The strategy of the good sheep and the horses in the back paddock and the bad sheep in the orchard paddock seems to be working. There are still three sheep in with Kaytla and Minx that we’d like to get in with the others, but Kaytla always tries to get out too, and then the normal sheep get spooked when we have to stop K&M. If we could do it however there’s enough grass in the orchard paddock to keep K&M going with no hay until they go down the road with the pigs.
We got a shipment of round bales. Much better than square. However the critters in the back paddock are just sucking it down. We put it in Friday, and it’s more than half gone. Elly’s is in the trailer, to make it harder for her to spoil. So far we’ve been giving the stuff she pulls down to the bad sheep, but I think she gets locked out today to clean up the stuff on the ground.
The geese and ducks seem to be adapting well to the paddock. They’re no longer getting out all the time, and their grain consumption is way down. I did some googling around, and heavy geese apparently don’t reproduce well their first year. Combining this with no water to mate on, it’s not surprising we have no goslings. We’ll try to get them water next year: The problem was that they did their mating in March when their swimming pool was still frozen. If necessary, we’ll switch to lightweight geese, but we’re really happy with this breed. They’re not as feisty as our real heritage breeds, but they give a nice compromise of having some personality (unlike the Pekin ducks or the townie girl hens) while still staying where they’re put.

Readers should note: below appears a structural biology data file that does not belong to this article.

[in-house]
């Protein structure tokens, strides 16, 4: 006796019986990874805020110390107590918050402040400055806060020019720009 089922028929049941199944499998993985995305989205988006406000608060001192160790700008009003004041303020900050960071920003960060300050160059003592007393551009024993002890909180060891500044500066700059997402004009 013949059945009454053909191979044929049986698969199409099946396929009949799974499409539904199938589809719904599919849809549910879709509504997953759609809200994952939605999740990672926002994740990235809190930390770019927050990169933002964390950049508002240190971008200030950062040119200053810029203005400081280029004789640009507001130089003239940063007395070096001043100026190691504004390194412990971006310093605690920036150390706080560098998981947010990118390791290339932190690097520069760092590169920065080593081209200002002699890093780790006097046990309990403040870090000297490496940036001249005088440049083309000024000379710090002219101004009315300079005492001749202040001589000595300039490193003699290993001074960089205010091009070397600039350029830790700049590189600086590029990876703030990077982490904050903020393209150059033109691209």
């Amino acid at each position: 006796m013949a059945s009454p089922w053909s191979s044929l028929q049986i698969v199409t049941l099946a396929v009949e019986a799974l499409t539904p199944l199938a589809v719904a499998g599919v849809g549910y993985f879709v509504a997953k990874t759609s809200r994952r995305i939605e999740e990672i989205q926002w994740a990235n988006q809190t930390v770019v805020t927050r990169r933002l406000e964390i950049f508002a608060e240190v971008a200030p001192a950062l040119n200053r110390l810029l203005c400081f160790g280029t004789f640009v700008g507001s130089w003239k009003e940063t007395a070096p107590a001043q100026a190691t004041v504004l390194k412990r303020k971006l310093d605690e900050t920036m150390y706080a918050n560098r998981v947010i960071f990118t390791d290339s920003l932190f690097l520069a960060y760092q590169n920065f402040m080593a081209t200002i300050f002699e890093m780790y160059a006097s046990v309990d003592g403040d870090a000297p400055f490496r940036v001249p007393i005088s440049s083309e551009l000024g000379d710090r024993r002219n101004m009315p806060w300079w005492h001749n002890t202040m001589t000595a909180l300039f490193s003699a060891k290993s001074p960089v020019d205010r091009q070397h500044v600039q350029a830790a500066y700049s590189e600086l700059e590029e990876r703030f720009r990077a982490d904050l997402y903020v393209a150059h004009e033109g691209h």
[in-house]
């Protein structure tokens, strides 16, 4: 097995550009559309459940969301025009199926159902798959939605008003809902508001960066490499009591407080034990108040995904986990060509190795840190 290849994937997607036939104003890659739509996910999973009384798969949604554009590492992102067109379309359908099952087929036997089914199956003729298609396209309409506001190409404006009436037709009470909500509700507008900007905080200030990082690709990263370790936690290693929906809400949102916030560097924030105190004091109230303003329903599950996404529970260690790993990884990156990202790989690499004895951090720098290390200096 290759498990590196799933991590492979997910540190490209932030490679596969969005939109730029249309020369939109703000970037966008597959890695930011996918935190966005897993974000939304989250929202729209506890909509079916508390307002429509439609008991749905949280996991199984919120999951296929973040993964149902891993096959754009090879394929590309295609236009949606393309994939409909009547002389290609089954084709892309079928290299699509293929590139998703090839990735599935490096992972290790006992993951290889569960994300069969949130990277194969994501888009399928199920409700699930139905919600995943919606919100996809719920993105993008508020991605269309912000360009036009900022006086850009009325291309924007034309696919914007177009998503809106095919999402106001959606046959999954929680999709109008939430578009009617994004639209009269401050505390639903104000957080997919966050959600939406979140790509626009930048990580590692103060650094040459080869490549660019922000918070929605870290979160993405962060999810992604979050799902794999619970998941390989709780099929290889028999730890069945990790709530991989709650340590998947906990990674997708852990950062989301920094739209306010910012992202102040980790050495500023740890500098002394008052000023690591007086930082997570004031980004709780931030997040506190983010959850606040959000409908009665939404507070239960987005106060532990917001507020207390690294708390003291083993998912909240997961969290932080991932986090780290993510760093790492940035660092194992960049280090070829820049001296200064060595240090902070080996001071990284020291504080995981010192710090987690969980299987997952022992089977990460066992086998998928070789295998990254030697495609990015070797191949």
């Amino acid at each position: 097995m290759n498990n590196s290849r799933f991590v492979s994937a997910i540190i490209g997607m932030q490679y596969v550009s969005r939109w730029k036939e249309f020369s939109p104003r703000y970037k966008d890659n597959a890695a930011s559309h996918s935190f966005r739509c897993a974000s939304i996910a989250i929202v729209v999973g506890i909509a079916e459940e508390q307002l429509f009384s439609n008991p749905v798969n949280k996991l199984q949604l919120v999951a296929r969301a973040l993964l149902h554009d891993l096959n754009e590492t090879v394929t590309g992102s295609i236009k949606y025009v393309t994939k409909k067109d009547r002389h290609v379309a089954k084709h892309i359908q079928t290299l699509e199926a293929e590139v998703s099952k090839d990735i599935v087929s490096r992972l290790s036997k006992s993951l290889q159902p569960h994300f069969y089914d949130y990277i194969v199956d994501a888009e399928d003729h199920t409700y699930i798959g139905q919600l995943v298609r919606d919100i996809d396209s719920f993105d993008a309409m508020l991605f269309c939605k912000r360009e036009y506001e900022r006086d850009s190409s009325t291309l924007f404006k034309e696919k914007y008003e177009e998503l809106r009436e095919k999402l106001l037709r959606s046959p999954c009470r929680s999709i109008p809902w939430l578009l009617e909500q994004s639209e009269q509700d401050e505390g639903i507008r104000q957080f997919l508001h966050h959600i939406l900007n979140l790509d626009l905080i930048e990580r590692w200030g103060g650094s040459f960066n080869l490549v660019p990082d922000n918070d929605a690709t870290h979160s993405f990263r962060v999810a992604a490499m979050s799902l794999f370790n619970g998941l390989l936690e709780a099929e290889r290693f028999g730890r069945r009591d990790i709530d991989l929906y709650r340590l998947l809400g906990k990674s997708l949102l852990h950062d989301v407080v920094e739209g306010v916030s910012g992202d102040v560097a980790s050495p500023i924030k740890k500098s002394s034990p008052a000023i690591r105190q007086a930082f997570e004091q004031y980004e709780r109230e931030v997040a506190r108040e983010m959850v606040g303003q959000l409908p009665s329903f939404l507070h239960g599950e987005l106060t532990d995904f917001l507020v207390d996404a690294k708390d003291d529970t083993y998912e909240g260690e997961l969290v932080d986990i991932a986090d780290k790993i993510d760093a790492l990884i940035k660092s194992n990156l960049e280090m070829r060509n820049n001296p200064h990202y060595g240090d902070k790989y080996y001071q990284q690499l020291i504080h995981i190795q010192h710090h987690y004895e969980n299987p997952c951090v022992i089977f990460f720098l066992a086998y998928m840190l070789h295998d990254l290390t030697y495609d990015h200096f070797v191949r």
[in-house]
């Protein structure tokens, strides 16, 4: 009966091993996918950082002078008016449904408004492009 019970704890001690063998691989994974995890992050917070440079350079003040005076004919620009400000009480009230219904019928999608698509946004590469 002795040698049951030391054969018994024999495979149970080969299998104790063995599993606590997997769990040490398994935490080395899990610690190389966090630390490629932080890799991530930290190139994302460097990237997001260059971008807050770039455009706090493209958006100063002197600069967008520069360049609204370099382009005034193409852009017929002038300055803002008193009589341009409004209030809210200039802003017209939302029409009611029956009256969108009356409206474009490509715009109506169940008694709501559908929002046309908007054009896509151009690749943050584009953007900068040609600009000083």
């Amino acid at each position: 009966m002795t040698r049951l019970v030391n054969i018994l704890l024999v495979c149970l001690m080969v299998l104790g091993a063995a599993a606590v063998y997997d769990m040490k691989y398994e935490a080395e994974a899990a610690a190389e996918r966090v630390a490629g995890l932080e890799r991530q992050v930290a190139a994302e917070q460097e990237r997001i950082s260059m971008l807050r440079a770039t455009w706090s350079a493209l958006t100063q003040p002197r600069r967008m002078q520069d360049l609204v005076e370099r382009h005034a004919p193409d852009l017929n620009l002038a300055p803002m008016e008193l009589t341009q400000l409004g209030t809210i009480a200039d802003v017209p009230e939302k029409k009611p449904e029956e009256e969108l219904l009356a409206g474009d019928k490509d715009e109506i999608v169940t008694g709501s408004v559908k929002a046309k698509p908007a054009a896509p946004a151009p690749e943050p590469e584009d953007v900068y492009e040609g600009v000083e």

Predation is turning into a serious issue with the turkeys. The chickens get into the coop and six feet off the ground. The waterfowl are behind a good fence. But the turkey hens go off to brood in the woods (lost another this weekend) and something ripped a board off the shed and ate two poults last night. The ducklings are now big enough to stay behind a fence, but the poults still go through. Poultry net will help with the poults. Perhaps we can clip wings to keep the hens in. The won’t like that. A turkey that makes it to the ridge of the house swaggers for three days.